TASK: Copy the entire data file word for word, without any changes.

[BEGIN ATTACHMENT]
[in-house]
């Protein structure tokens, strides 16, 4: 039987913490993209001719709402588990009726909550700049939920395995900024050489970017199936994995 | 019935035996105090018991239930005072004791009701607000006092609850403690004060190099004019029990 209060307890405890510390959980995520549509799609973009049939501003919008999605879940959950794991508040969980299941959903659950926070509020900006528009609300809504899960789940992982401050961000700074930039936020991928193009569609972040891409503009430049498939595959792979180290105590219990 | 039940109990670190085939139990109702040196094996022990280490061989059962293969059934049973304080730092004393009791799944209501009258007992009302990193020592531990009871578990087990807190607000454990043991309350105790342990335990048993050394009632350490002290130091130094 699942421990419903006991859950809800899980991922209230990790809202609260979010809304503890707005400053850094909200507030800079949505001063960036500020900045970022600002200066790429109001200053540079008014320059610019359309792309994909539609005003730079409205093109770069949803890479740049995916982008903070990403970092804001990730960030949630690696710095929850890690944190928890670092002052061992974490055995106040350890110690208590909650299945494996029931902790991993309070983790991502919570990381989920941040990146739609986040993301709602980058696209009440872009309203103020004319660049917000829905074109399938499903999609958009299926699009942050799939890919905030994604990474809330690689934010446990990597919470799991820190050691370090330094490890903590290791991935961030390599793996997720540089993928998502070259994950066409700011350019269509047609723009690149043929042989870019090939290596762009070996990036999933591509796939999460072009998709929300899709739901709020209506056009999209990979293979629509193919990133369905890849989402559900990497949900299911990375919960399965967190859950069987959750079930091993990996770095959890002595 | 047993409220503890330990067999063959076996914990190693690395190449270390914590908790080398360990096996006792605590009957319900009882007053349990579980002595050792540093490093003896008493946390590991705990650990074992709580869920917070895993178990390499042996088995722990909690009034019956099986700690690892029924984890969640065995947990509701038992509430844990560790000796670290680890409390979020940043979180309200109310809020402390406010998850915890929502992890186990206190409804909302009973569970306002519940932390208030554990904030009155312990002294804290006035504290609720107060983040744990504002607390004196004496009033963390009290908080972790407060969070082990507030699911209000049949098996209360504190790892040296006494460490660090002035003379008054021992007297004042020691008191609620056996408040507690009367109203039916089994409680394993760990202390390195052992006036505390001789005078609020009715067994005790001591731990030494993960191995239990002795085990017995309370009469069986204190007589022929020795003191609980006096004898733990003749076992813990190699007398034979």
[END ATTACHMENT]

[in-house]
């Protein structure tokens, strides 16, 4: 039987913490993209001719709402588990009726909550700049939920395995900024050489970017199936994995 | 019935035996105090018991239930005072004791009701607000006092609850403690004060190099004019029990 209060307890405890510390959980995520549509799609973009049939501003919008999605879940959950794991508040969980299941959903659950926070509020900006528009609300809504899960789940992982401050961000700074930039936020991928193009569609972040891409503009430049498939595959792979180290105590219990 | 039940109990670190085939139990109702040196094996022990280490061989059962293969059934049973304080730092004393009791799944209501009258007992009302990193020592531990009871578990087990807190607000454990043991309350105790342990335990048993050394009632350490002290130091130094 699942421990419903006991859950809800899980991922209230990790809202609260979010809304503890707005400053850094909200507030800079949505001063960036500020900045970022600002200066790429109001200053540079008014320059610019359309792309994909539609005003730079409205093109770069949803890479740049995916982008903070990403970092804001990730960030949630690696710095929850890690944190928890670092002052061992974490055995106040350890110690208590909650299945494996029931902790991993309070983790991502919570990381989920941040990146739609986040993301709602980058696209009440872009309203103020004319660049917000829905074109399938499903999609958009299926699009942050799939890919905030994604990474809330690689934010446990990597919470799991820190050691370090330094490890903590290791991935961030390599793996997720540089993928998502070259994950066409700011350019269509047609723009690149043929042989870019090939290596762009070996990036999933591509796939999460072009998709929300899709739901709020209506056009999209990979293979629509193919990133369905890849989402559900990497949900299911990375919960399965967190859950069987959750079930091993990996770095959890002595 | 047993409220503890330990067999063959076996914990190693690395190449270390914590908790080398360990096996006792605590009957319900009882007053349990579980002595050792540093490093003896008493946390590991705990650990074992709580869920917070895993178990390499042996088995722990909690009034019956099986700690690892029924984890969640065995947990509701038992509430844990560790000796670290680890409390979020940043979180309200109310809020402390406010998850915890929502992890186990206190409804909302009973569970306002519940932390208030554990904030009155312990002294804290006035504290609720107060983040744990504002607390004196004496009033963390009290908080972790407060969070082990507030699911209000049949098996209360504190790892040296006494460490660090002035003379008054021992007297004042020691008191609620056996408040507690009367109203039916089994409680394993760990202390390195052992006036505390001789005078609020009715067994005790001591731990030494993960191995239990002795085990017995309370009469069986204190007589022929020795003191609980006096004898733990003749076992813990190699007398034979």